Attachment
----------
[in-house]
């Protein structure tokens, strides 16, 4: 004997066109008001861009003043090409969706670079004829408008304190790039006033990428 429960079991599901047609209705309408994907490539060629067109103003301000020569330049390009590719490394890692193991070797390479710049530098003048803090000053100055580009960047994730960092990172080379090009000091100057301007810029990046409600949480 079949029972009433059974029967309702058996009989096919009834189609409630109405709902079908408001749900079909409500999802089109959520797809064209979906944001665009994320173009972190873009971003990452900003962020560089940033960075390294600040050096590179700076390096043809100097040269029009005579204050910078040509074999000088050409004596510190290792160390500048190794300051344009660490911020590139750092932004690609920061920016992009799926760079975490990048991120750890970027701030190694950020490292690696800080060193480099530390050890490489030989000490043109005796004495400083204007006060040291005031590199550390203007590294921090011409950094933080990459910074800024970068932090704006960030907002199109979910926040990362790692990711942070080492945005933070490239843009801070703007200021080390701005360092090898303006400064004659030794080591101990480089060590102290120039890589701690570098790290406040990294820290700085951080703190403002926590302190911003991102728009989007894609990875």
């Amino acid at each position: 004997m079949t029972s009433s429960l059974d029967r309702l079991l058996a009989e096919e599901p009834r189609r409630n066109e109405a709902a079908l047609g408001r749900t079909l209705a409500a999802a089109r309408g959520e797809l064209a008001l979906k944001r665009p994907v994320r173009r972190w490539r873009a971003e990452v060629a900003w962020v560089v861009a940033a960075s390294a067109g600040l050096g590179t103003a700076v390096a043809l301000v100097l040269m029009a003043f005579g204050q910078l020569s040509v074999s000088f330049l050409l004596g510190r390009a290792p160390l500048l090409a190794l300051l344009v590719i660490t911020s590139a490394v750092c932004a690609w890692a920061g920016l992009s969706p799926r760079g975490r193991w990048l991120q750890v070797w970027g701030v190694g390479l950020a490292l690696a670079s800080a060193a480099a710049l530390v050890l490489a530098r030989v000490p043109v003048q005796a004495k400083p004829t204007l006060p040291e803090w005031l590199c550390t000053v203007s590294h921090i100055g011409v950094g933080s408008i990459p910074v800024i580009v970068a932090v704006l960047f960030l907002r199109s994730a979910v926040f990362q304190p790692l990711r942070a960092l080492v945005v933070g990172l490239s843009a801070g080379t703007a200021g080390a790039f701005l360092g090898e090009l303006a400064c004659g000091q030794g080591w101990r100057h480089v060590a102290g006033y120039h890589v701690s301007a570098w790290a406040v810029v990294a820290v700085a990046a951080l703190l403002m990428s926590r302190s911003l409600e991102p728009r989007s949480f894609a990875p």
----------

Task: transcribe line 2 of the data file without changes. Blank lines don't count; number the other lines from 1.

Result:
């Protein structure tokens, strides 16, 4: 004997066109008001861009003043090409969706670079004829408008304190790039006033990428 429960079991599901047609209705309408994907490539060629067109103003301000020569330049390009590719490394890692193991070797390479710049530098003048803090000053100055580009960047994730960092990172080379090009000091100057301007810029990046409600949480 079949029972009433059974029967309702058996009989096919009834189609409630109405709902079908408001749900079909409500999802089109959520797809064209979906944001665009994320173009972190873009971003990452900003962020560089940033960075390294600040050096590179700076390096043809100097040269029009005579204050910078040509074999000088050409004596510190290792160390500048190794300051344009660490911020590139750092932004690609920061920016992009799926760079975490990048991120750890970027701030190694950020490292690696800080060193480099530390050890490489030989000490043109005796004495400083204007006060040291005031590199550390203007590294921090011409950094933080990459910074800024970068932090704006960030907002199109979910926040990362790692990711942070080492945005933070490239843009801070703007200021080390701005360092090898303006400064004659030794080591101990480089060590102290120039890589701690570098790290406040990294820290700085951080703190403002926590302190911003991102728009989007894609990875």